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Posts Tagged ‘Seoul fashion’

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Traditional hanbok was worn for both everyday and special occasions by men and women from the Joseon Dynasty (1392-1910) through the 1950s when western clothing took hold. The basic silhouette for women was a full skirt, often made of silk or ramie, and a short jacket in solid colors. Any embellishment was applied, embroidery for example, along the edge of the skirt or the shoulder of the jacket.

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Traditional hanbok.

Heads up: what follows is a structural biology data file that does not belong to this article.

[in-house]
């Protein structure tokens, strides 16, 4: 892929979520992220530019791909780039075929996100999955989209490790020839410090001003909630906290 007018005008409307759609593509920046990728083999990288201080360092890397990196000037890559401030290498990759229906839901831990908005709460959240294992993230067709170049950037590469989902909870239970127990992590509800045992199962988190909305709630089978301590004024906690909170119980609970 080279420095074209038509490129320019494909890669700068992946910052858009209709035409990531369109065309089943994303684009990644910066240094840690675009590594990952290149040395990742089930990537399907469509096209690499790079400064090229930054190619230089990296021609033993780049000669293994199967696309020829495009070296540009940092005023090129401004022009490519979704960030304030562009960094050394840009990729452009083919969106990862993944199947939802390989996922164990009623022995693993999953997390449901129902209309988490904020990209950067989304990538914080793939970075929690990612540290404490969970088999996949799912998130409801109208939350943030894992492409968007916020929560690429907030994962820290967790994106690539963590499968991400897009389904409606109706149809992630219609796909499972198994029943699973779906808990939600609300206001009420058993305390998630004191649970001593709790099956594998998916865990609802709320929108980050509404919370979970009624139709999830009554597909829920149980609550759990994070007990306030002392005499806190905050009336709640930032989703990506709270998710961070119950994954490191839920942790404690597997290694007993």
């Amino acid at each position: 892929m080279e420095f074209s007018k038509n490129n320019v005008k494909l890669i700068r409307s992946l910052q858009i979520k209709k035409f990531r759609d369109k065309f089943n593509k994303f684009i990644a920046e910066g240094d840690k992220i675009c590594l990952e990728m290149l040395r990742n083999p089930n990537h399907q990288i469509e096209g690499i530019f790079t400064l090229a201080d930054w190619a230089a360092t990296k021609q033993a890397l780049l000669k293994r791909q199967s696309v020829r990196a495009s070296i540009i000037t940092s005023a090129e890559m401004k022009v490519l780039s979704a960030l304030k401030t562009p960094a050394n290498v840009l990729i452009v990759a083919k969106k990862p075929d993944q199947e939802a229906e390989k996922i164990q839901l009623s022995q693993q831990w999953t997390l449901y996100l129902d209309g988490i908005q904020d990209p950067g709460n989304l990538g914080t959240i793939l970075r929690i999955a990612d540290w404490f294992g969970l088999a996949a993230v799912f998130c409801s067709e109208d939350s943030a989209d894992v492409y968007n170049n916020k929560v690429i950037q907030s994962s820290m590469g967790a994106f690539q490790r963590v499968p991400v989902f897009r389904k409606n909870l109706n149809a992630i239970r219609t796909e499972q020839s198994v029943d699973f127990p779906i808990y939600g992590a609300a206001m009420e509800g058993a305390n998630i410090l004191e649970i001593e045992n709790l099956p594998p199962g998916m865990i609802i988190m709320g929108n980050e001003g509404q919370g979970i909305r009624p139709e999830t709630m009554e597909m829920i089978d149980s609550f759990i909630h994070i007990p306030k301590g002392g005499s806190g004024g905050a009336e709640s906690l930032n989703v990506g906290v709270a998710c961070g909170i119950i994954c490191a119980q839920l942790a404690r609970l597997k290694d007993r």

While in Seoul, South Korea I had many encounters with traditional hanbok on the streets, in museums, and the fabric market but I was interested in seeing modern interpretations by local designers. I had first learned of this trend last year at the Asian Art Museum’s exhibit, Couture Korea.

I heard about a shop that offers modern hanbok, so one day I set out walking through our neighborhood of Insadong and into Bukchon in search of Tchai Kim.

One hour and four tourist guides later (they had trouble too!), I found the elusive shop tucked inside one of the many little alleyways that are so much a part of Seoul. I was greeted by a friendly and helpful staff member, Kim Ujin.

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Kim Ujin standing with my favorite reinterpretation of traditional hanbok.  It’s the unexpected plaid that does it for me.